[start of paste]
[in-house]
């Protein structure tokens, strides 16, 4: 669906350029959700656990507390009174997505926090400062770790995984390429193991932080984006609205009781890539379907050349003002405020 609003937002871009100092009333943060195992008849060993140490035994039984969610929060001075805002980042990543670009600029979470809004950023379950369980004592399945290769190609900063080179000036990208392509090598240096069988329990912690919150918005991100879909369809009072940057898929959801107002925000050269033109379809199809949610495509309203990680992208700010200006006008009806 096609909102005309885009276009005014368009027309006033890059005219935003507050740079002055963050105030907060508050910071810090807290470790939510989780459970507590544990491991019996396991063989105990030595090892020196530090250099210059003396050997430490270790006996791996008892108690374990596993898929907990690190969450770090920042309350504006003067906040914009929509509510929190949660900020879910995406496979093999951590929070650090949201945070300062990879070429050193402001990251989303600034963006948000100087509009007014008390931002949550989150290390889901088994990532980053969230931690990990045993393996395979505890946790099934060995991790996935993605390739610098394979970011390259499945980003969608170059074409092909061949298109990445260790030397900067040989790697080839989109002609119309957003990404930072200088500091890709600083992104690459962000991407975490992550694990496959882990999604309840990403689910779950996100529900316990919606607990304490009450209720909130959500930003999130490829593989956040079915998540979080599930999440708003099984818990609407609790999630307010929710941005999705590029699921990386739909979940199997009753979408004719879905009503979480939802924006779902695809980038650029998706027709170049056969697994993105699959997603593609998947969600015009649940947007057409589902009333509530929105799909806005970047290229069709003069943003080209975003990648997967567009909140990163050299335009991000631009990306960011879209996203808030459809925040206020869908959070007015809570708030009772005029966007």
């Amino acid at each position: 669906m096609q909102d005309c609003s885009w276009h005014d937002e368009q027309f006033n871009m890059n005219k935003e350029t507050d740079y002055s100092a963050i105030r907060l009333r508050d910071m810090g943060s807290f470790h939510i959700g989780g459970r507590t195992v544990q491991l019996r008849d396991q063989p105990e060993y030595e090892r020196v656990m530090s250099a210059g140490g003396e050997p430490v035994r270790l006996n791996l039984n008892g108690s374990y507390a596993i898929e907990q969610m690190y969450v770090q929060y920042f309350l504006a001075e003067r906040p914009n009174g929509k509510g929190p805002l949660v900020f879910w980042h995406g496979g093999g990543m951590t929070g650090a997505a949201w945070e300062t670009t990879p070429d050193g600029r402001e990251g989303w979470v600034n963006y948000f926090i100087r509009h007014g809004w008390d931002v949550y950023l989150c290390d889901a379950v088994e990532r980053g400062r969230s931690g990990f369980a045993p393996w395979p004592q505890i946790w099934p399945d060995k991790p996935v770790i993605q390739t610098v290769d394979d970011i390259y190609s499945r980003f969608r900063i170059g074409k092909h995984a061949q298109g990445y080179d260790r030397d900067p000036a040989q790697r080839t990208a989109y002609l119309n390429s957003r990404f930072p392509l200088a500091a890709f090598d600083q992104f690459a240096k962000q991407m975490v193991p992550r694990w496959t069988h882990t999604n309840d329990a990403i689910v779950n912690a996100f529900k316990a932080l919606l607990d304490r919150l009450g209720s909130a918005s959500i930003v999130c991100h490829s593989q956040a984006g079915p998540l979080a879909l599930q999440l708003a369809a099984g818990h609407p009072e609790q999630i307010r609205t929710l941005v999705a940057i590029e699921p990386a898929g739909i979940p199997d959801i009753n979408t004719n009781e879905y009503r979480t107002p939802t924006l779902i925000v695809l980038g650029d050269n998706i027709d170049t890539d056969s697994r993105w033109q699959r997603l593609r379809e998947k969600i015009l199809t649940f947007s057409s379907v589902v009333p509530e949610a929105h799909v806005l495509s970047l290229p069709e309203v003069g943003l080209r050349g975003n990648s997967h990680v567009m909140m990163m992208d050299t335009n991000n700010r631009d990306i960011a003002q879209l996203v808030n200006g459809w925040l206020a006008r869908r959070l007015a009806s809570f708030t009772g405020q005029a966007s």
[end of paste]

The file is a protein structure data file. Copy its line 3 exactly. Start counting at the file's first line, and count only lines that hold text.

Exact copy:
């Amino acid at each position: 669906m096609q909102d005309c609003s885009w276009h005014d937002e368009q027309f006033n871009m890059n005219k935003e350029t507050d740079y002055s100092a963050i105030r907060l009333r508050d910071m810090g943060s807290f470790h939510i959700g989780g459970r507590t195992v544990q491991l019996r008849d396991q063989p105990e060993y030595e090892r020196v656990m530090s250099a210059g140490g003396e050997p430490v035994r270790l006996n791996l039984n008892g108690s374990y507390a596993i898929e907990q969610m690190y969450v770090q929060y920042f309350l504006a001075e003067r906040p914009n009174g929509k509510g929190p805002l949660v900020f879910w980042h995406g496979g093999g990543m951590t929070g650090a997505a949201w945070e300062t670009t990879p070429d050193g600029r402001e990251g989303w979470v600034n963006y948000f926090i100087r509009h007014g809004w008390d931002v949550y950023l989150c290390d889901a379950v088994e990532r980053g400062r969230s931690g990990f369980a045993p393996w395979p004592q505890i946790w099934p399945d060995k991790p996935v770790i993605q390739t610098v290769d394979d970011i390259y190609s499945r980003f969608r900063i170059g074409k092909h995984a061949q298109g990445y080179d260790r030397d900067p000036a040989q790697r080839t990208a989109y002609l119309n390429s957003r990404f930072p392509l200088a500091a890709f090598d600083q992104f690459a240096k962000q991407m975490v193991p992550r694990w496959t069988h882990t999604n309840d329990a990403i689910v779950n912690a996100f529900k316990a932080l919606l607990d304490r919150l009450g209720s909130a918005s959500i930003v999130c991100h490829s593989q956040a984006g079915p998540l979080a879909l599930q999440l708003a369809a099984g818990h609407p009072e609790q999630i307010r609205t929710l941005v999705a940057i590029e699921p990386a898929g739909i979940p199997d959801i009753n979408t004719n009781e879905y009503r979480t107002p939802t924006l779902i925000v695809l980038g650029d050269n998706i027709d170049t890539d056969s697994r993105w033109q699959r997603l593609r379809e998947k969600i015009l199809t649940f947007s057409s379907v589902v009333p509530e949610a929105h799909v806005l495509s970047l290229p069709e309203v003069g943003l080209r050349g975003n990648s997967h990680v567009m909140m990163m992208d050299t335009n991000n700010r631009d990306i960011a003002q879209l996203v808030n200006g459809w925040l206020a006008r869908r959070l007015a009806s809570f708030t009772g405020q005029a966007s």